September 26, 2020

Wall Street Shares Slide After Weak Jobs Data

Wall Street shares fell sharply after the payroll processor ADP said that 179,000 new private sector jobs were added in April. That figure was lower than the 195,000 analysts had expected.

The ADP report is closely watched because it can provide insights into the government’s monthly jobs report for April, which comes out Friday.

Shortly after noon, the Dow Jones industrial average was down 128.51 points or 1 percent. The broader Standard Poor’s 500-stock index lost 14.23 points or 1 percent. The technology heavy Nasdaq fell 29.04 points, or 1 percent.

The Institute for Supply Management also said its service sector index rose at the slowest pace in eight months. That raised concerns for the health of the service industry, which employs about 90 percent of the work force.

The latest round of earnings were mixed on Thursday. The Kellogg Company, the world’s biggest cereal maker, said its net income fell 12 percent because of higher costs. The results missed analysts’ expectations and its shares dropped 0.8 percent.

Time Warner, the owner of Warner Brothers and HBO, said its first-quarter earnings fell 10 percent because of a lack of hit movies in the period. But advertising revenue rebounded, and the results surpassed the expectations of analysts. Its shares were down 2.7 percent.

AOL’s net income dropped sharply as the Internet company reported lower advertising and subscription revenue. Its shares slipped by 0.7 percent.

Bond prices rose, sending yields lower. The yield on the 10-year Treasury note fell to 3.22 percent from 3.26 percent late Tuesday.

In Europe, fears of more interest rate increases in China weighed on markets Wednesday, while the euro headed up toward 18-month highs against the dollar despite confirmation of a $116 billion bailout for Portugal.

The FTSE in London fell 1.62 percent, while the DAX in Frankfurt lost 1.69 percent. The CAC 40 in Paris was 1.31 percent lower.

After an interest rate increase by India’s central bank, the People’s Bank of China expressed its continued concerns over inflation, stoking speculation that it may raise interest rates again in the months ahead.

“Fears about further Chinese monetary policy tightening are being linked with the poorer tone after the People’s Bank of China said stabilizing prices is critical,” Jane Foley, an analyst at Rabobank International, said.

As a result, Chinese shares were the big losers Wednesday, with mainland Chinese shares posting their biggest loss in over two months. The Shanghai composite index fell 2.3 percent to 2,866.02, while the Shenzhen composite index lost 2.2 percent to 1,187.28. Shares in oil, coal and real estate industries weakened.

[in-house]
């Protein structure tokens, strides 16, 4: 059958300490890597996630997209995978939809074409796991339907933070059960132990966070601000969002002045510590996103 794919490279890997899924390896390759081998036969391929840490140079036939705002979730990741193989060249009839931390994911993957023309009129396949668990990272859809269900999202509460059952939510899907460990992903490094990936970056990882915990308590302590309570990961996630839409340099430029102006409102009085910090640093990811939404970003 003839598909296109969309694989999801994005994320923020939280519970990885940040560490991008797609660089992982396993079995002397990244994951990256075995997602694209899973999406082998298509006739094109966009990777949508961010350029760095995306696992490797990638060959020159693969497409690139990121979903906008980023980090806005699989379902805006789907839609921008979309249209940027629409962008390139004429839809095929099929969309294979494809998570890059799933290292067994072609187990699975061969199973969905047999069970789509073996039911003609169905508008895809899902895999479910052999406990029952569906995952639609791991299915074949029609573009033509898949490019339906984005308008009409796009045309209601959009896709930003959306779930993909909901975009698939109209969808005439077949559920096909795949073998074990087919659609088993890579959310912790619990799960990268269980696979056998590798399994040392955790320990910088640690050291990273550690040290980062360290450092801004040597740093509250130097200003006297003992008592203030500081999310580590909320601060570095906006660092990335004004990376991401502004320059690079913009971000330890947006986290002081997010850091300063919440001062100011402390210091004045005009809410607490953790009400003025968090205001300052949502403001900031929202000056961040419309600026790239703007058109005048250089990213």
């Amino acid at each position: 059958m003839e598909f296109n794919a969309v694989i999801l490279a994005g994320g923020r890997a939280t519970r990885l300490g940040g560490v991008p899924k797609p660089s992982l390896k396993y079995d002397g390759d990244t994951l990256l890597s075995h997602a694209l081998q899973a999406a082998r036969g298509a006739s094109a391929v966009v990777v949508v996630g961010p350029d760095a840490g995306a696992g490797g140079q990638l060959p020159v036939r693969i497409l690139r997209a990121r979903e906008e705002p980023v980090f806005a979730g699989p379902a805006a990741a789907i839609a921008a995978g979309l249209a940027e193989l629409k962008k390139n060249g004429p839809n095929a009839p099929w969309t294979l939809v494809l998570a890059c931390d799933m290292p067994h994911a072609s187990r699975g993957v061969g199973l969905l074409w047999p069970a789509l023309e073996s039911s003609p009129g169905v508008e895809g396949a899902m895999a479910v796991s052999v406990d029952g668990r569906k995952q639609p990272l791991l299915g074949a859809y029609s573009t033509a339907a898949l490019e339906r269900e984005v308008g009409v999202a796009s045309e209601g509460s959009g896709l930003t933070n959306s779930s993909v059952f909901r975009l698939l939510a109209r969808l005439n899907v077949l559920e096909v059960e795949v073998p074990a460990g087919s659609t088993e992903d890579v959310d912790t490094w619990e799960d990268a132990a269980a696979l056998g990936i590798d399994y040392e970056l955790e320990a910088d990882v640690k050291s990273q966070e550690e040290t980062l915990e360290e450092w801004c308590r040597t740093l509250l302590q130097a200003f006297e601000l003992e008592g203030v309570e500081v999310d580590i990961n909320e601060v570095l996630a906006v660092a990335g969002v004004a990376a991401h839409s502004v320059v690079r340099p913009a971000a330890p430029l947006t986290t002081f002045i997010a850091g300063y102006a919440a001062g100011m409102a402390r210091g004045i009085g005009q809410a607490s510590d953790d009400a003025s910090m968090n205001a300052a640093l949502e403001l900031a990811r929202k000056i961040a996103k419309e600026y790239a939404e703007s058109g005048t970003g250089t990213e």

While jobs take center stage in the United States, Europe will focus on interest rate decisions from the European Central Bank and the Bank of England. Neither is expected to change interest rates, though the European bank is expected to indicate Thursday that it will follow April’s first interest rate increase in nearly three years with another rise in June.

That belief has bolstered the euro over the last couple of months despite ongoing debt problems, most notably in Greece, Ireland and Portugal. While the European Central Bank is poised to raise interest rates again in the coming months, the Federal Reserve has shown few signs that it is ready to lift its super-low interest rates. That’s added to the dollar’s recent weakness against the euro.

The euro was trading $1.4861 after briefly rising above the $1.49 level.

The euro gained despite figures showing a 1 percent decline in retail sales in the 17 countries that use the euro in March, and confirmation that Portugal has agreed to a bailout of 78 billion euros ($116 billion) from its partners in the European Union and the International Monetary Fund.

“For the foreign exchange markets, the details of Portugal’s bailout terms are of little relevance with the focus still firmly on diverging policy between the U.S. and elsewhere,” said Derek Halpenny, European head of global currency research at the Bank of Tokyo-Mitsubishi UFJ.

Article source: http://www.nytimes.com/2011/05/05/business/05markets.html?partner=rss&emc=rss

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